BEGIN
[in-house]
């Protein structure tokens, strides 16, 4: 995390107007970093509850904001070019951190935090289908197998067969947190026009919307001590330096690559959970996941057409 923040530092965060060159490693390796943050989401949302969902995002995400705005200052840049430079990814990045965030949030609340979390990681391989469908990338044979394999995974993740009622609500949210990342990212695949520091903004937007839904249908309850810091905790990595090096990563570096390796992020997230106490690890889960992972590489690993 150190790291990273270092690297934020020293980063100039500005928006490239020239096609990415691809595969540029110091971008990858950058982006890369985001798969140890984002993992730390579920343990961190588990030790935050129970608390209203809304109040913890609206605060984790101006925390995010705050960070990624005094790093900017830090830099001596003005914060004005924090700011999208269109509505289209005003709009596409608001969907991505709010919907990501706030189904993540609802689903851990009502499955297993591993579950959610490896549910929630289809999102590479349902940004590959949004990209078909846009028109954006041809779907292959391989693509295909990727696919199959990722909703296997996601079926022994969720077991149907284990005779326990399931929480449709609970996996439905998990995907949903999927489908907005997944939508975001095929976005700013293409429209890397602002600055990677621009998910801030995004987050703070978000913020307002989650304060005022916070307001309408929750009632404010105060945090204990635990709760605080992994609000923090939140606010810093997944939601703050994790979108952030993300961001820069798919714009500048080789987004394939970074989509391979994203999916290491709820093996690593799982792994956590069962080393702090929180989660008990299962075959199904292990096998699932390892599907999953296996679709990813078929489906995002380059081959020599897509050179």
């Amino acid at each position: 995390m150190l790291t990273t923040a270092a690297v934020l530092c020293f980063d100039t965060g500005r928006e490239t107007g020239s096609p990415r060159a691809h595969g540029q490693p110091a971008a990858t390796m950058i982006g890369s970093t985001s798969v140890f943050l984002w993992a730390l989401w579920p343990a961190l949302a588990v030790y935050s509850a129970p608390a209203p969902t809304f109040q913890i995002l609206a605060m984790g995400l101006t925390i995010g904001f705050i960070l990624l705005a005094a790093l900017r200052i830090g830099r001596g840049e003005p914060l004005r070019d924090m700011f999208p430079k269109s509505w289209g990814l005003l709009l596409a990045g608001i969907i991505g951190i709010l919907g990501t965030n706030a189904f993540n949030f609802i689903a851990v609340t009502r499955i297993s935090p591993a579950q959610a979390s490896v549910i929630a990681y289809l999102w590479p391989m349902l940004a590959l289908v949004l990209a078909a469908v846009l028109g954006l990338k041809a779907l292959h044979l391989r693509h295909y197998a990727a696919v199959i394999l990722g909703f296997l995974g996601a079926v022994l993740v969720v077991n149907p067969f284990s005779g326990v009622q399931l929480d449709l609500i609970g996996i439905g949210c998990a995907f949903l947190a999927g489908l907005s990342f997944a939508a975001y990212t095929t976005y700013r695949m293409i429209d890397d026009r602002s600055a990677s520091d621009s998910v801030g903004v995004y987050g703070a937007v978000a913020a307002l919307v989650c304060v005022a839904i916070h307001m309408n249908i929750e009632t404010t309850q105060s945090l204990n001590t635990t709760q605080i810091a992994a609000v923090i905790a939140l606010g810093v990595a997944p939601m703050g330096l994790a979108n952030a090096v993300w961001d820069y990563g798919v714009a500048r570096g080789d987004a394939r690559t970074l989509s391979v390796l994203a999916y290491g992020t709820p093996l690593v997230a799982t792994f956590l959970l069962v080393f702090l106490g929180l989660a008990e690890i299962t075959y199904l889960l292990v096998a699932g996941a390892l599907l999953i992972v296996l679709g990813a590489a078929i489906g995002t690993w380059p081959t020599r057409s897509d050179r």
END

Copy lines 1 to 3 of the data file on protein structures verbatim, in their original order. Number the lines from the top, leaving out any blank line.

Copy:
[in-house]
């Protein structure tokens, strides 16, 4: 995390107007970093509850904001070019951190935090289908197998067969947190026009919307001590330096690559959970996941057409 923040530092965060060159490693390796943050989401949302969902995002995400705005200052840049430079990814990045965030949030609340979390990681391989469908990338044979394999995974993740009622609500949210990342990212695949520091903004937007839904249908309850810091905790990595090096990563570096390796992020997230106490690890889960992972590489690993 150190790291990273270092690297934020020293980063100039500005928006490239020239096609990415691809595969540029110091971008990858950058982006890369985001798969140890984002993992730390579920343990961190588990030790935050129970608390209203809304109040913890609206605060984790101006925390995010705050960070990624005094790093900017830090830099001596003005914060004005924090700011999208269109509505289209005003709009596409608001969907991505709010919907990501706030189904993540609802689903851990009502499955297993591993579950959610490896549910929630289809999102590479349902940004590959949004990209078909846009028109954006041809779907292959391989693509295909990727696919199959990722909703296997996601079926022994969720077991149907284990005779326990399931929480449709609970996996439905998990995907949903999927489908907005997944939508975001095929976005700013293409429209890397602002600055990677621009998910801030995004987050703070978000913020307002989650304060005022916070307001309408929750009632404010105060945090204990635990709760605080992994609000923090939140606010810093997944939601703050994790979108952030993300961001820069798919714009500048080789987004394939970074989509391979994203999916290491709820093996690593799982792994956590069962080393702090929180989660008990299962075959199904292990096998699932390892599907999953296996679709990813078929489906995002380059081959020599897509050179």
């Amino acid at each position: 995390m150190l790291t990273t923040a270092a690297v934020l530092c020293f980063d100039t965060g500005r928006e490239t107007g020239s096609p990415r060159a691809h595969g540029q490693p110091a971008a990858t390796m950058i982006g890369s970093t985001s798969v140890f943050l984002w993992a730390l989401w579920p343990a961190l949302a588990v030790y935050s509850a129970p608390a209203p969902t809304f109040q913890i995002l609206a605060m984790g995400l101006t925390i995010g904001f705050i960070l990624l705005a005094a790093l900017r200052i830090g830099r001596g840049e003005p914060l004005r070019d924090m700011f999208p430079k269109s509505w289209g990814l005003l709009l596409a990045g608001i969907i991505g951190i709010l919907g990501t965030n706030a189904f993540n949030f609802i689903a851990v609340t009502r499955i297993s935090p591993a579950q959610a979390s490896v549910i929630a990681y289809l999102w590479p391989m349902l940004a590959l289908v949004l990209a078909a469908v846009l028109g954006l990338k041809a779907l292959h044979l391989r693509h295909y197998a990727a696919v199959i394999l990722g909703f296997l995974g996601a079926v022994l993740v969720v077991n149907p067969f284990s005779g326990v009622q399931l929480d449709l609500i609970g996996i439905g949210c998990a995907f949903l947190a999927g489908l907005s990342f997944a939508a975001y990212t095929t976005y700013r695949m293409i429209d890397d026009r602002s600055a990677s520091d621009s998910v801030g903004v995004y987050g703070a937007v978000a913020a307002l919307v989650c304060v005022a839904i916070h307001m309408n249908i929750e009632t404010t309850q105060s945090l204990n001590t635990t709760q605080i810091a992994a609000v923090i905790a939140l606010g810093v990595a997944p939601m703050g330096l994790a979108n952030a090096v993300w961001d820069y990563g798919v714009a500048r570096g080789d987004a394939r690559t970074l989509s391979v390796l994203a999916y290491g992020t709820p093996l690593v997230a799982t792994f956590l959970l069962v080393f702090l106490g929180l989660a008990e690890i299962t075959y199904l889960l292990v096998a699932g996941a390892l599907l999953i992972v296996l679709g990813a590489a078929i489906g995002t690993w380059p081959t020599r057409s897509d050179r």